There will always be a breadcrumb. There will always be a next step. There will always be something to do, explore, feel, or heal because your mindset is as important as your actions. Ten years later, that calligraphy class inspired him to create Apple's Mac computer with beautiful typography. A san serif stroke of genius. Ray Kroc bought a small-scale McDonald's corporation franchise because he wanted to sell milk shake mixing machines.
Noticing that this hamburger operation had bought 8 milk shake mixers, he got the creative idea to buy the chain to expand his sales. He followed this next breadcrumb. He hadn't planned on becoming a hamburger company, much less the leading fast food operation in the world. He just paid attention to the next step that revealed itself. We all know those breadcrumbs led to a whole lot of buns. What's your deepest wish? Choose the desire that will stay lit, and hold up this one yellow candle, even when a thousand winds blow.
Your true desires have invincible energy. Please don't talk yourself into being what you think is "realistic. I've spoken to men and women in their eighties. The desire never went away. They had children, good and bad marriages, sickness, financial challenges, trips to distant ports in the world, and they never lost the desire. That's the thing about your inspired dreams. They may look fragile or frivolous, but they have the power to outlast all other desires.
I tell my clients, "Only the real dream has the power. Mild wants won't do it. You need to follow the wild wants. They will take you on a journey you could never imagine and you don't want to miss. Go ahead and reassure the practical side of yourself. This "wild want" focus does not need to be exclusive. But it does need to be in the mix! I spent 12 years writing my first book This Time I Dance! Creating the Work You Love and faced many rejections and disappointments. I battled the pygmies of self-doubt. But real desire gives you stamina. You can withstand pain and detours, because it's more painful to give up on the desire.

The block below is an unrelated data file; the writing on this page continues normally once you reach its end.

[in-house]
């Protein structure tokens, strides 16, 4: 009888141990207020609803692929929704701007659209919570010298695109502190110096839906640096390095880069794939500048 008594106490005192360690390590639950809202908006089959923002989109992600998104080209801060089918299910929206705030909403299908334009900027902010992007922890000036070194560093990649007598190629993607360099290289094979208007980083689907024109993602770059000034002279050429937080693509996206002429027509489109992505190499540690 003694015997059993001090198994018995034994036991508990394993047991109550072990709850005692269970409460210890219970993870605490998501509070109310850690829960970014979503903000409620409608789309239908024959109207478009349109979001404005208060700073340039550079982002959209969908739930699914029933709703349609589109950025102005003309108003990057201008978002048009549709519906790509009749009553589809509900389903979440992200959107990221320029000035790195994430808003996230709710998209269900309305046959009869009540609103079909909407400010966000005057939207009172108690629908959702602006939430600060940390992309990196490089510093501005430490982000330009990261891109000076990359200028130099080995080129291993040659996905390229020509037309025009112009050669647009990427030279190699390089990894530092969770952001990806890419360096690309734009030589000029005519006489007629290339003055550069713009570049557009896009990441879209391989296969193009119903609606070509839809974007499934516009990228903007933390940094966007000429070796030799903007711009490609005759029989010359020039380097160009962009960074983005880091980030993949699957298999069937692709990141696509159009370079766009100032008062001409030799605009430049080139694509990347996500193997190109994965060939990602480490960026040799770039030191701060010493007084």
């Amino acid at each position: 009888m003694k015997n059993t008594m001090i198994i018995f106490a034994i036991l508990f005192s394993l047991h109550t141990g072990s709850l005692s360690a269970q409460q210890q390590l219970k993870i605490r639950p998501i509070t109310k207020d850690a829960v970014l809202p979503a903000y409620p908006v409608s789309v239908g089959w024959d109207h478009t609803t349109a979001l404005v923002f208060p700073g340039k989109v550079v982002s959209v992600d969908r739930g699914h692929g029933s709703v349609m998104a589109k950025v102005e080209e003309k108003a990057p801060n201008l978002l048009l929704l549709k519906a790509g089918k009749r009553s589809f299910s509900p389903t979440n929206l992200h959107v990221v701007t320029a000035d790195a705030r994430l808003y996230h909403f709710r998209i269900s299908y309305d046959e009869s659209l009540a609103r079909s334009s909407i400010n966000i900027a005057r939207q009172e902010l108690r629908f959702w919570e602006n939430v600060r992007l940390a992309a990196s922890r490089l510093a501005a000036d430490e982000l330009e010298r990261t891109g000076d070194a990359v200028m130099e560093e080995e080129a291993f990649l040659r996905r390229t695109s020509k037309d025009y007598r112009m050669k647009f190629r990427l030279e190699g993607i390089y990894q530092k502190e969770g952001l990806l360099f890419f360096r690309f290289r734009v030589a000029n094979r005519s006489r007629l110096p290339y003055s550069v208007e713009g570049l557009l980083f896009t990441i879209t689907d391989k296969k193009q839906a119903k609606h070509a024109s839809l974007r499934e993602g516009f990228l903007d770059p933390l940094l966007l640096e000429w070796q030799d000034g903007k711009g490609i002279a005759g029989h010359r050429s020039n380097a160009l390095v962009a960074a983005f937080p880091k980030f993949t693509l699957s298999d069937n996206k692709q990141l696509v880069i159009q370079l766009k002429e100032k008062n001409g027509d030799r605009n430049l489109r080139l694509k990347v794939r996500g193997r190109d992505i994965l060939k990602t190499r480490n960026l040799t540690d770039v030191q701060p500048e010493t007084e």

Thomas Edison failed thousands of times, before he discovered the light bulb. He had a "yellow birthday candle," the inner summons to invent. He would not have had this same tenacity for a goal he didn't love. Resist the temptation to think "Oh that's stupid," or "That would never go anywhere. Fun runs up ahead and beckons creativity, discovery, opportunity, and success. I'm offering you a PEZ dispenser as a totem because of the legendary story of how eBay, one of the foremost online revenue generators in the history of the Internet began.
In , Pierre Omidyar started eBay from his home so his girlfriend could have a way to trade PEZ candy dispensers with others. Aren't you glad that Omidyar didn't just say, "Oh for god's sakes, do you really need another candy dispenser? Can't you do something productive, like become an accountant or work for Walmart? Earplugs: Listen within and do not listen to others who do not hear the music.
No one knows your path. You won't even know your own inspired path. Gather resources and advice-- but choose what you apply. My advice? Don't take advice from unhappy people. Remember, the truth you listen to determines your whole life. Steve Jobs had this to say about career advice. Don't be trapped by dogma - which is living with the results of other people's thinking.
Don't let the noise of other's opinions drown out your own inner voice They somehow already know what you truly want to become. Everything else is secondary. In her early career in journalism, Oprah Winfrey was advised to drop the emotional "touchy feely" aspect of her reporting.